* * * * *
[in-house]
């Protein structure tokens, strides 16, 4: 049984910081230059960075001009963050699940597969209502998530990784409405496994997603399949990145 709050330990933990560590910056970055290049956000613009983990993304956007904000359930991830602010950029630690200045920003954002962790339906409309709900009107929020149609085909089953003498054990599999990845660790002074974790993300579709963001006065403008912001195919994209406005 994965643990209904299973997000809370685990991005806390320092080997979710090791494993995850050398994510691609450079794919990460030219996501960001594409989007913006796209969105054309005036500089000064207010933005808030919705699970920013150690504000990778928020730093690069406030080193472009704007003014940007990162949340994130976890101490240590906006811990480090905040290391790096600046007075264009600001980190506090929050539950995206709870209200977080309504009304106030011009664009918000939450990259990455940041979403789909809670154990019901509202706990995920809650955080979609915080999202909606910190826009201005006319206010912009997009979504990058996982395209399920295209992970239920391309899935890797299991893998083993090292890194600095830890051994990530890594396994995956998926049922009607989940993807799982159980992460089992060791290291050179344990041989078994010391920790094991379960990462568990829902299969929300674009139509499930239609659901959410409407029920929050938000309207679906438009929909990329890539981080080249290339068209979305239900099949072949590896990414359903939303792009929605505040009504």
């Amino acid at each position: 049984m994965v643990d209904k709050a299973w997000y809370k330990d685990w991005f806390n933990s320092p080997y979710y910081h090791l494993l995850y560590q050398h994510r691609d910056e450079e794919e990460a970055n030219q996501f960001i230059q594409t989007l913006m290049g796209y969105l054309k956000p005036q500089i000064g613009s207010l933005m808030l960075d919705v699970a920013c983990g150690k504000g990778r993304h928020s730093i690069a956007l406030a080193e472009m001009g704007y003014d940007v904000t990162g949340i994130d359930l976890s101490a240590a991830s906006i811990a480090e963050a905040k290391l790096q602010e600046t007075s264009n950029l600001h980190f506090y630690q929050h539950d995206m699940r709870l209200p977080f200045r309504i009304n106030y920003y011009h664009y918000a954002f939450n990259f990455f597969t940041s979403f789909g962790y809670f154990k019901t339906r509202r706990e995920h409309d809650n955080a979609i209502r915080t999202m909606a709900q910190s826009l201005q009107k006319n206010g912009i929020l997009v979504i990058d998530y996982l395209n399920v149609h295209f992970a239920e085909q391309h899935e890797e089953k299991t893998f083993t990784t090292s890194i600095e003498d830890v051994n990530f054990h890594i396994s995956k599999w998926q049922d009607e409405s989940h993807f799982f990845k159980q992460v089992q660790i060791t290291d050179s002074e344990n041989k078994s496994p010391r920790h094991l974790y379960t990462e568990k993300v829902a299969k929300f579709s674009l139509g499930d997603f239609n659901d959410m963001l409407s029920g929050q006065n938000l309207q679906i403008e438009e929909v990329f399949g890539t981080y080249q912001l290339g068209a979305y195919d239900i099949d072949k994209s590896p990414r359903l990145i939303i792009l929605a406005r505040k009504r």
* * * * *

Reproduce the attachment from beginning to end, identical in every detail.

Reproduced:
[in-house]
């Protein structure tokens, strides 16, 4: 049984910081230059960075001009963050699940597969209502998530990784409405496994997603399949990145 709050330990933990560590910056970055290049956000613009983990993304956007904000359930991830602010950029630690200045920003954002962790339906409309709900009107929020149609085909089953003498054990599999990845660790002074974790993300579709963001006065403008912001195919994209406005 994965643990209904299973997000809370685990991005806390320092080997979710090791494993995850050398994510691609450079794919990460030219996501960001594409989007913006796209969105054309005036500089000064207010933005808030919705699970920013150690504000990778928020730093690069406030080193472009704007003014940007990162949340994130976890101490240590906006811990480090905040290391790096600046007075264009600001980190506090929050539950995206709870209200977080309504009304106030011009664009918000939450990259990455940041979403789909809670154990019901509202706990995920809650955080979609915080999202909606910190826009201005006319206010912009997009979504990058996982395209399920295209992970239920391309899935890797299991893998083993090292890194600095830890051994990530890594396994995956998926049922009607989940993807799982159980992460089992060791290291050179344990041989078994010391920790094991379960990462568990829902299969929300674009139509499930239609659901959410409407029920929050938000309207679906438009929909990329890539981080080249290339068209979305239900099949072949590896990414359903939303792009929605505040009504």
């Amino acid at each position: 049984m994965v643990d209904k709050a299973w997000y809370k330990d685990w991005f806390n933990s320092p080997y979710y910081h090791l494993l995850y560590q050398h994510r691609d910056e450079e794919e990460a970055n030219q996501f960001i230059q594409t989007l913006m290049g796209y969105l054309k956000p005036q500089i000064g613009s207010l933005m808030l960075d919705v699970a920013c983990g150690k504000g990778r993304h928020s730093i690069a956007l406030a080193e472009m001009g704007y003014d940007v904000t990162g949340i994130d359930l976890s101490a240590a991830s906006i811990a480090e963050a905040k290391l790096q602010e600046t007075s264009n950029l600001h980190f506090y630690q929050h539950d995206m699940r709870l209200p977080f200045r309504i009304n106030y920003y011009h664009y918000a954002f939450n990259f990455f597969t940041s979403f789909g962790y809670f154990k019901t339906r509202r706990e995920h409309d809650n955080a979609i209502r915080t999202m909606a709900q910190s826009l201005q009107k006319n206010g912009i929020l997009v979504i990058d998530y996982l395209n399920v149609h295209f992970a239920e085909q391309h899935e890797e089953k299991t893998f083993t990784t090292s890194i600095e003498d830890v051994n990530f054990h890594i396994s995956k599999w998926q049922d009607e409405s989940h993807f799982f990845k159980q992460v089992q660790i060791t290291d050179s002074e344990n041989k078994s496994p010391r920790h094991l974790y379960t990462e568990k993300v829902a299969k929300f579709s674009l139509g499930d997603f239609n659901d959410m963001l409407s029920g929050q006065n938000l309207q679906i403008e438009e929909v990329f399949g890539t981080y080249q912001l290339g068209a979305y195919d239900i099949d072949k994209s590896p990414r359903l990145i939303i792009l929605a406005r505040k009504r």